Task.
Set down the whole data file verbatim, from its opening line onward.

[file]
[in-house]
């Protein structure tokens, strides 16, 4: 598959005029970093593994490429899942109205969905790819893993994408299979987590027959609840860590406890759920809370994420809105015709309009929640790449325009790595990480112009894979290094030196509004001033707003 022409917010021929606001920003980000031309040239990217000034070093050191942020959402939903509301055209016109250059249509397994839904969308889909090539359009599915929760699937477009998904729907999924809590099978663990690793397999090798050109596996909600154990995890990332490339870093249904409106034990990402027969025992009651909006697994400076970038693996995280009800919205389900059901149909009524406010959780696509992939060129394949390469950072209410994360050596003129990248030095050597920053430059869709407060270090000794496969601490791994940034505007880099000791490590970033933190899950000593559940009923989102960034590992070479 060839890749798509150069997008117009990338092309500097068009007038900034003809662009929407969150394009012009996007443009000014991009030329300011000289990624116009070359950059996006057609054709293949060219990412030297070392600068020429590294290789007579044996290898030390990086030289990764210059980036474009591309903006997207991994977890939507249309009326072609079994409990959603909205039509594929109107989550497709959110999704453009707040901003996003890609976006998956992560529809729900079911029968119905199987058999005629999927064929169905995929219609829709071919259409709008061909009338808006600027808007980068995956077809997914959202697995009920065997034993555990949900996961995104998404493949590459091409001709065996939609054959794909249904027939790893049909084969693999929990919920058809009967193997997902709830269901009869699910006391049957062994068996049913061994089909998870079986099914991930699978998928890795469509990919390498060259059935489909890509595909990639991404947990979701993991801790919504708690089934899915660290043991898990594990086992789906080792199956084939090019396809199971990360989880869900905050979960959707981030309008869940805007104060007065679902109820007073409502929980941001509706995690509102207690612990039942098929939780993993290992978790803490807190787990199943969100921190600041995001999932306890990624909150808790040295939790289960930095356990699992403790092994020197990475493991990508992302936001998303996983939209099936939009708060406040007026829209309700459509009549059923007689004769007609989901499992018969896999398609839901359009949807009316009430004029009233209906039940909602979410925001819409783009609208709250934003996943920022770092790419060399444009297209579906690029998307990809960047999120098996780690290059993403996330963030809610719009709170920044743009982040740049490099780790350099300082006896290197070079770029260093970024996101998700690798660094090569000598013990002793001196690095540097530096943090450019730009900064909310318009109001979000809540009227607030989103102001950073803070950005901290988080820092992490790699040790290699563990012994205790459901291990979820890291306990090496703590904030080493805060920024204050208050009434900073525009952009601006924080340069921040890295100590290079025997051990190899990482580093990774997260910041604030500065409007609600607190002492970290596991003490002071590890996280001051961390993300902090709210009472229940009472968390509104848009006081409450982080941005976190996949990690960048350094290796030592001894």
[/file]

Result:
[in-house]
């Protein structure tokens, strides 16, 4: 598959005029970093593994490429899942109205969905790819893993994408299979987590027959609840860590406890759920809370994420809105015709309009929640790449325009790595990480112009894979290094030196509004001033707003 022409917010021929606001920003980000031309040239990217000034070093050191942020959402939903509301055209016109250059249509397994839904969308889909090539359009599915929760699937477009998904729907999924809590099978663990690793397999090798050109596996909600154990995890990332490339870093249904409106034990990402027969025992009651909006697994400076970038693996995280009800919205389900059901149909009524406010959780696509992939060129394949390469950072209410994360050596003129990248030095050597920053430059869709407060270090000794496969601490791994940034505007880099000791490590970033933190899950000593559940009923989102960034590992070479 060839890749798509150069997008117009990338092309500097068009007038900034003809662009929407969150394009012009996007443009000014991009030329300011000289990624116009070359950059996006057609054709293949060219990412030297070392600068020429590294290789007579044996290898030390990086030289990764210059980036474009591309903006997207991994977890939507249309009326072609079994409990959603909205039509594929109107989550497709959110999704453009707040901003996003890609976006998956992560529809729900079911029968119905199987058999005629999927064929169905995929219609829709071919259409709008061909009338808006600027808007980068995956077809997914959202697995009920065997034993555990949900996961995104998404493949590459091409001709065996939609054959794909249904027939790893049909084969693999929990919920058809009967193997997902709830269901009869699910006391049957062994068996049913061994089909998870079986099914991930699978998928890795469509990919390498060259059935489909890509595909990639991404947990979701993991801790919504708690089934899915660290043991898990594990086992789906080792199956084939090019396809199971990360989880869900905050979960959707981030309008869940805007104060007065679902109820007073409502929980941001509706995690509102207690612990039942098929939780993993290992978790803490807190787990199943969100921190600041995001999932306890990624909150808790040295939790289960930095356990699992403790092994020197990475493991990508992302936001998303996983939209099936939009708060406040007026829209309700459509009549059923007689004769007609989901499992018969896999398609839901359009949807009316009430004029009233209906039940909602979410925001819409783009609208709250934003996943920022770092790419060399444009297209579906690029998307990809960047999120098996780690290059993403996330963030809610719009709170920044743009982040740049490099780790350099300082006896290197070079770029260093970024996101998700690798660094090569000598013990002793001196690095540097530096943090450019730009900064909310318009109001979000809540009227607030989103102001950073803070950005901290988080820092992490790699040790290699563990012994205790459901291990979820890291306990090496703590904030080493805060920024204050208050009434900073525009952009601006924080340069921040890295100590290079025997051990190899990482580093990774997260910041604030500065409007609600607190002492970290596991003490002071590890996280001051961390993300902090709210009472229940009472968390509104848009006081409450982080941005976190996949990690960048350094290796030592001894």